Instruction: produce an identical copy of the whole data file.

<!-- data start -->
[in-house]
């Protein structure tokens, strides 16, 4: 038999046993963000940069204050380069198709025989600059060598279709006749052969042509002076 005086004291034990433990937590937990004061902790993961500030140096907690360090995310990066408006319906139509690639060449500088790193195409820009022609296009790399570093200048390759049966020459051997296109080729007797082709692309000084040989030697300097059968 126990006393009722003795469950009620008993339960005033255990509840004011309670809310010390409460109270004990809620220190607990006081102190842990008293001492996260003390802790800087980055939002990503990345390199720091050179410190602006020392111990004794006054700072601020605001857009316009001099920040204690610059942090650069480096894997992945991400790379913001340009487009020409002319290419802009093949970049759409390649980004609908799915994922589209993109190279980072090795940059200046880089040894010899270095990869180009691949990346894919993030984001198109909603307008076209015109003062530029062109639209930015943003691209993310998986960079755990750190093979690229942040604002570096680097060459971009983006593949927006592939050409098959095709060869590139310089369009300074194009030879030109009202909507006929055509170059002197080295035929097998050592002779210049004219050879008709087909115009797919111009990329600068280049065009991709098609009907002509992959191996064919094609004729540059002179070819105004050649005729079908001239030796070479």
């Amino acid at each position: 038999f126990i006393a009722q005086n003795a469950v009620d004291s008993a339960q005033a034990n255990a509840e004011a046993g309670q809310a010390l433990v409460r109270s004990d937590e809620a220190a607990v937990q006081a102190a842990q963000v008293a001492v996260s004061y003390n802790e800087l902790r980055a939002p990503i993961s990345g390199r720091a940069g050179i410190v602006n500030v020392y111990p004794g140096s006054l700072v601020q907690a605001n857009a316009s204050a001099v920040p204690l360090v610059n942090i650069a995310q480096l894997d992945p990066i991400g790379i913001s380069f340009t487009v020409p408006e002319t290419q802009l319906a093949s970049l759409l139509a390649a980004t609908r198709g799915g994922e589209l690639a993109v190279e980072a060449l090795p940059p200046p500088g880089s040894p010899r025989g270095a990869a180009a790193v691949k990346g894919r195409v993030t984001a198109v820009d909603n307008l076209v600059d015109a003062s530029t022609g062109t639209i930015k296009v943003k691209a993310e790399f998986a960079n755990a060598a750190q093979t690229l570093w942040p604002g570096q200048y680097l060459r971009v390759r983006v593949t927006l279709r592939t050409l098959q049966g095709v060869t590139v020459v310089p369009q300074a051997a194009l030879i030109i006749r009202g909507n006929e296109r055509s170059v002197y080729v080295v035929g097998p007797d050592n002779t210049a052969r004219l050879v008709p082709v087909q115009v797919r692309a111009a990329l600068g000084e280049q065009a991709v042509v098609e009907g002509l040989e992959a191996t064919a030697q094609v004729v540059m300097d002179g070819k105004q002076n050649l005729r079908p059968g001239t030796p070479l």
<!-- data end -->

[in-house]
């Protein structure tokens, strides 16, 4: 038999046993963000940069204050380069198709025989600059060598279709006749052969042509002076 005086004291034990433990937590937990004061902790993961500030140096907690360090995310990066408006319906139509690639060449500088790193195409820009022609296009790399570093200048390759049966020459051997296109080729007797082709692309000084040989030697300097059968 126990006393009722003795469950009620008993339960005033255990509840004011309670809310010390409460109270004990809620220190607990006081102190842990008293001492996260003390802790800087980055939002990503990345390199720091050179410190602006020392111990004794006054700072601020605001857009316009001099920040204690610059942090650069480096894997992945991400790379913001340009487009020409002319290419802009093949970049759409390649980004609908799915994922589209993109190279980072090795940059200046880089040894010899270095990869180009691949990346894919993030984001198109909603307008076209015109003062530029062109639209930015943003691209993310998986960079755990750190093979690229942040604002570096680097060459971009983006593949927006592939050409098959095709060869590139310089369009300074194009030879030109009202909507006929055509170059002197080295035929097998050592002779210049004219050879008709087909115009797919111009990329600068280049065009991709098609009907002509992959191996064919094609004729540059002179070819105004050649005729079908001239030796070479």
């Amino acid at each position: 038999f126990i006393a009722q005086n003795a469950v009620d004291s008993a339960q005033a034990n255990a509840e004011a046993g309670q809310a010390l433990v409460r109270s004990d937590e809620a220190a607990v937990q006081a102190a842990q963000v008293a001492v996260s004061y003390n802790e800087l902790r980055a939002p990503i993961s990345g390199r720091a940069g050179i410190v602006n500030v020392y111990p004794g140096s006054l700072v601020q907690a605001n857009a316009s204050a001099v920040p204690l360090v610059n942090i650069a995310q480096l894997d992945p990066i991400g790379i913001s380069f340009t487009v020409p408006e002319t290419q802009l319906a093949s970049l759409l139509a390649a980004t609908r198709g799915g994922e589209l690639a993109v190279e980072a060449l090795p940059p200046p500088g880089s040894p010899r025989g270095a990869a180009a790193v691949k990346g894919r195409v993030t984001a198109v820009d909603n307008l076209v600059d015109a003062s530029t022609g062109t639209i930015k296009v943003k691209a993310e790399f998986a960079n755990a060598a750190q093979t690229l570093w942040p604002g570096q200048y680097l060459r971009v390759r983006v593949t927006l279709r592939t050409l098959q049966g095709v060869t590139v020459v310089p369009q300074a051997a194009l030879i030109i006749r009202g909507n006929e296109r055509s170059v002197y080729v080295v035929g097998p007797d050592n002779t210049a052969r004219l050879v008709p082709v087909q115009v797919r692309a111009a990329l600068g000084e280049q065009a991709v042509v098609e009907g002509l040989e992959a191996t064919a030697q094609v004729v540059m300097d002179g070819k105004q002076n050649l005729r079908p059968g001239t030796p070479l």